You Paid for It: Snow Removal

By Millaine Wells, Local 5 News

Published 02/19 2014 01:52PM

Updated 02/19 2014 07:20PM

(WFRV) - This winter the sounds of plows outside our windows have become the norm.

With winter snow totals inching higher every week public works departments are spending a lot of money and a lot of time clearing roads.

"From the week before thanksgiving until even today we have been out every week plowing snow" says Robert Bousley, Brown County Public Works Operations Manager.

More than 1,500 Wisconsin employees are licensed to operate a county snowplow. This year, every single one of them has been busy.

"The actual preparation starts in the fall with training. We put a lot of guys through a lot of things, we get the equipment serviced and ready to go" explains Al Geurts, Outagamie County Highway Commissioner.

"There has been a lot of turnover with retirements, and things of that nature. We have several drivers that have 30-40 years experience and we have some that have only months of experience" says Tony Fietzer, Street Superintendent for the City of Green Bay.

In Outagamie county aloe crews plow and salt 1300 miles of road every time is snows.

"That will almost get you to the Florida state line" says Geurts with a laugh.

Crews get by on minimal sleep.

"If there is a storm on the horizon we will look at what time it is projected to hit so we can stagger our crews to either come in early, or keep them at home as long as possible"  Bousley says.

Communities are divided into specific routes, so drivers are familiar with the roads. Main arteries get the most attention.

According to Fietzer, "With three different hospitals in the city are the regional area for medical needs so we have ambulances from all over northeast Wisconsin coming and we need to provide that safe travel"  

Green Bay has the ability to monitor several bridge cameras and soon they will take it a step further.

They are working to tap into cameras mounted on dozens of intersections around town.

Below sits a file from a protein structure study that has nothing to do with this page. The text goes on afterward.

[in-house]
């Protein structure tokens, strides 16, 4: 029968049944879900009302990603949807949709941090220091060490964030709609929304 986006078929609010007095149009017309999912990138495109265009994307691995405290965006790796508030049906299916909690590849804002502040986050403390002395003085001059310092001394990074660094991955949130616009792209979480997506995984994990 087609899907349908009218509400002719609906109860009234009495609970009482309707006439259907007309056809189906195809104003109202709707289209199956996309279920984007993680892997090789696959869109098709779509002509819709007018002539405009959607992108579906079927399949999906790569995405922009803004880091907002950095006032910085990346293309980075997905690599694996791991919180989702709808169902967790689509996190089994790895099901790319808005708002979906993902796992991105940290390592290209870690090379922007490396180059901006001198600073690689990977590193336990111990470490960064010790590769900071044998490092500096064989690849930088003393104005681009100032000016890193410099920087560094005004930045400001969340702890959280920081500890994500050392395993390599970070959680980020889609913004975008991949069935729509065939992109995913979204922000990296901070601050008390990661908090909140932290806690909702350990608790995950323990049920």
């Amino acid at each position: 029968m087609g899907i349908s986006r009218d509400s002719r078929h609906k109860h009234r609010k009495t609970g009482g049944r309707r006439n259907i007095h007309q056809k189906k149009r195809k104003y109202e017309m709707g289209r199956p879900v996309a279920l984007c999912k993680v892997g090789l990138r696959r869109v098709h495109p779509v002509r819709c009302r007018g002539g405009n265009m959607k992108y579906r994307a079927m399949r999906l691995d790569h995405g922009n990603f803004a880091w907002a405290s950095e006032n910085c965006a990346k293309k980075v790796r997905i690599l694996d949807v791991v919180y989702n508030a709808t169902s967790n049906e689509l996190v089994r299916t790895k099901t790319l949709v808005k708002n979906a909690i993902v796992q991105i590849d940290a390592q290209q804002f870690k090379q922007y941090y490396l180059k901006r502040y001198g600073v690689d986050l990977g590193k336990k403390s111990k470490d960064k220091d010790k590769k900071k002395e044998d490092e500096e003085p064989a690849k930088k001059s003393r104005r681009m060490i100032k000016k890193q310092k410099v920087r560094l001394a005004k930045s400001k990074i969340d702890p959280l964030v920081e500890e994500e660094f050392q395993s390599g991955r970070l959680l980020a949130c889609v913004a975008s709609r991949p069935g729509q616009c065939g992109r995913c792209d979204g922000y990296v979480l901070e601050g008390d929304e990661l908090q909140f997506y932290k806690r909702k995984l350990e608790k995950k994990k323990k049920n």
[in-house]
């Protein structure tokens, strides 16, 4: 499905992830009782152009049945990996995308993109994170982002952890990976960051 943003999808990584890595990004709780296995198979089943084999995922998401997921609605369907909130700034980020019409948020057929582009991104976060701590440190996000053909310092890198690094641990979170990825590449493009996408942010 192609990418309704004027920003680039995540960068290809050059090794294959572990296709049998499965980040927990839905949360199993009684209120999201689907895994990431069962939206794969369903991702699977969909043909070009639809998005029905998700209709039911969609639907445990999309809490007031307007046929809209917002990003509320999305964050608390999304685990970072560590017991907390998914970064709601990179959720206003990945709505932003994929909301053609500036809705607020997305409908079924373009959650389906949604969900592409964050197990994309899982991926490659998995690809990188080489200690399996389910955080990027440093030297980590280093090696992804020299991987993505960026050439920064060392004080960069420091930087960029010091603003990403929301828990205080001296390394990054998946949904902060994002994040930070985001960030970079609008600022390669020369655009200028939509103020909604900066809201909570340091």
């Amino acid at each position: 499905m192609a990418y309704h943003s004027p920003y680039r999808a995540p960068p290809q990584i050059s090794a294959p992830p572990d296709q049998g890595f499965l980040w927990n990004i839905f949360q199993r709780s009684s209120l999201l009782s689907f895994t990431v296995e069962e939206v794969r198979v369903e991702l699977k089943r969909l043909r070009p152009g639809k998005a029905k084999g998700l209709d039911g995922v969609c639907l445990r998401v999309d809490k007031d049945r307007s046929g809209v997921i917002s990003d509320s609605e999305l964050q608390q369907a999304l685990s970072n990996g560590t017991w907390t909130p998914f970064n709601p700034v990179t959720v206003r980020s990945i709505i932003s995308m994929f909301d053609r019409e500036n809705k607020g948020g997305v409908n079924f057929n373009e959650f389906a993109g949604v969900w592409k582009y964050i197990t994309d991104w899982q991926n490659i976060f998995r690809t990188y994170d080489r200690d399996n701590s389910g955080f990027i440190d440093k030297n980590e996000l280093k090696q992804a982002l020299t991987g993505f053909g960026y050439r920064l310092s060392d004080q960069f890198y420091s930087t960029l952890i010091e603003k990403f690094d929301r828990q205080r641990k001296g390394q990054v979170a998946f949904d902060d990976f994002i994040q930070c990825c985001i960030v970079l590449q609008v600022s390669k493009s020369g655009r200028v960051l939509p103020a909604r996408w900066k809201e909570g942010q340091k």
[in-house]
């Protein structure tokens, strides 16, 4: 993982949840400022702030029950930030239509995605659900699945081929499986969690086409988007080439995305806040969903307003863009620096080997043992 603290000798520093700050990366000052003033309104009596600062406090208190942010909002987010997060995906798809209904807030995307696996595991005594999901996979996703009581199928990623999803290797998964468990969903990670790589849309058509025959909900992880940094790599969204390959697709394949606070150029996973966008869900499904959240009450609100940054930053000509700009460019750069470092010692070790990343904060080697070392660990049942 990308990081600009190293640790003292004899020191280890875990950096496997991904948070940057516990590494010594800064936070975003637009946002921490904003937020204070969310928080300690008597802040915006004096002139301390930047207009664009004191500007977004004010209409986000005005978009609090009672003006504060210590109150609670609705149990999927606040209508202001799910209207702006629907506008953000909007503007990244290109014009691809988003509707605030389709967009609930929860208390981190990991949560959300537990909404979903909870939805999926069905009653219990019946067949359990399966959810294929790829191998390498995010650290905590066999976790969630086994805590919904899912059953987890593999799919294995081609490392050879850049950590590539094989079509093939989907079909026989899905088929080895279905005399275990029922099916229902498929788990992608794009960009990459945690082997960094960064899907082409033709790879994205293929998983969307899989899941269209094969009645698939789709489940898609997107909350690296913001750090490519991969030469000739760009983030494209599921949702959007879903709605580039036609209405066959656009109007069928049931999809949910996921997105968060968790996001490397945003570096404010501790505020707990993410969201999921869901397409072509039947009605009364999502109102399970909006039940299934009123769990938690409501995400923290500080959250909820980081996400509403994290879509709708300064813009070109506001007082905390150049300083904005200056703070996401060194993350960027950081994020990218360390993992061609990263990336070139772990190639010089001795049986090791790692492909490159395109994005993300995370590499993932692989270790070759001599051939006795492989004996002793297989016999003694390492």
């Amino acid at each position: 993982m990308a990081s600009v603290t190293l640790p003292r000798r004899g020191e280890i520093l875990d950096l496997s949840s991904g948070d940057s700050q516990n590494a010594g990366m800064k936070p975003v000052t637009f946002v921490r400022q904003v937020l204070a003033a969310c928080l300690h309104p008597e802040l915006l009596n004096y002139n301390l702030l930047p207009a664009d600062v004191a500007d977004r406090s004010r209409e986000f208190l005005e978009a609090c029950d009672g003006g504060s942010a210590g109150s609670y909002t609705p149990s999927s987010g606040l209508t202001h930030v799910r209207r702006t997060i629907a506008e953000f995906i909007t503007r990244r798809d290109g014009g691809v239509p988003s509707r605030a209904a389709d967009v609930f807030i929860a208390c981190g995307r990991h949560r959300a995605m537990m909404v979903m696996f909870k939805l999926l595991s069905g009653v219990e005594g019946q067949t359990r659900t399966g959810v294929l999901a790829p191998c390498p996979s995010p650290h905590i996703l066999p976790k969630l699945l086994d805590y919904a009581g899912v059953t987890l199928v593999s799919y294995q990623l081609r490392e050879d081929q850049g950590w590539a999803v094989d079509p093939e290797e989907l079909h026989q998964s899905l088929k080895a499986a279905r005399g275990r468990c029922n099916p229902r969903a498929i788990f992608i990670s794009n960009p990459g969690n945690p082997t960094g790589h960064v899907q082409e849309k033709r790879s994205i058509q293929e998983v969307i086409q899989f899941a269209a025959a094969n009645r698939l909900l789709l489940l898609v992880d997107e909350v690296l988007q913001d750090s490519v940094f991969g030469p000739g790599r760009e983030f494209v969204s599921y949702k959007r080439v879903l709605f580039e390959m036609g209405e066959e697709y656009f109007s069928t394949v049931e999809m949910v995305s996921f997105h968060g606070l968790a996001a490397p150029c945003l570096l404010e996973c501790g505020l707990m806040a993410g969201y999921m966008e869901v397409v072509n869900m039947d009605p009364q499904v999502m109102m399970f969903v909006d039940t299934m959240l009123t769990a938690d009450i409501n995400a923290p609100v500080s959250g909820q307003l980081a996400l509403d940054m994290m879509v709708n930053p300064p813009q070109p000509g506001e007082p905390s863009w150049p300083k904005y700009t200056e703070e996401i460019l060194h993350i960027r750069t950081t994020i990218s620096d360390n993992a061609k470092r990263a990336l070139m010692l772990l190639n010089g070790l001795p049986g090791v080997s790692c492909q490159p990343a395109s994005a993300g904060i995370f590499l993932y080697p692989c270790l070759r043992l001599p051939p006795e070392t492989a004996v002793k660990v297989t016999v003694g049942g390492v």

"Part of the battle is knowing when is it going to stop enough for us to plow" Fietzer says.

In an active show year like this plowing is only half the job. City crews need to remove the high snow banks before they become a danger to drivers.

"Counties may have ditches to put it in which do not fill up very fast. Where we have terraces that become very full" Fietzer explains.

Snow is piled at one of several city owned properties where it is simply allowed to melt in the spring.

But, long after the piles are gone the financial impact remains for taxpayers.

"Normally we spend about $300,000 plowing county highways this time of year. We spent double that in both December and January . We had expenses right around $600,000 each of those past two months" Geurts say. 

It is a job with no set hours and often no thanks.

"Understand that as frustrating as it is to have to shovel your driveway because a snowplow driver put snow there, trust us that it is not intentional We do not get joy out of putting it there, but ultimately with the angles of the plows that is where it falls off" Fietzer says.  

Tune in tomorrow night at 6:00 pm on Local 5. Millaine Wells will have part two of this series.

From overtime, to purchasing piles of salt we will take an in depth look at how local budgets are doing with sky high piles of snow.

For more information on how plowing crews determine which roads to clear first click here.

There is also additional information, including snowplow safety tips here from the Department of Transportation.


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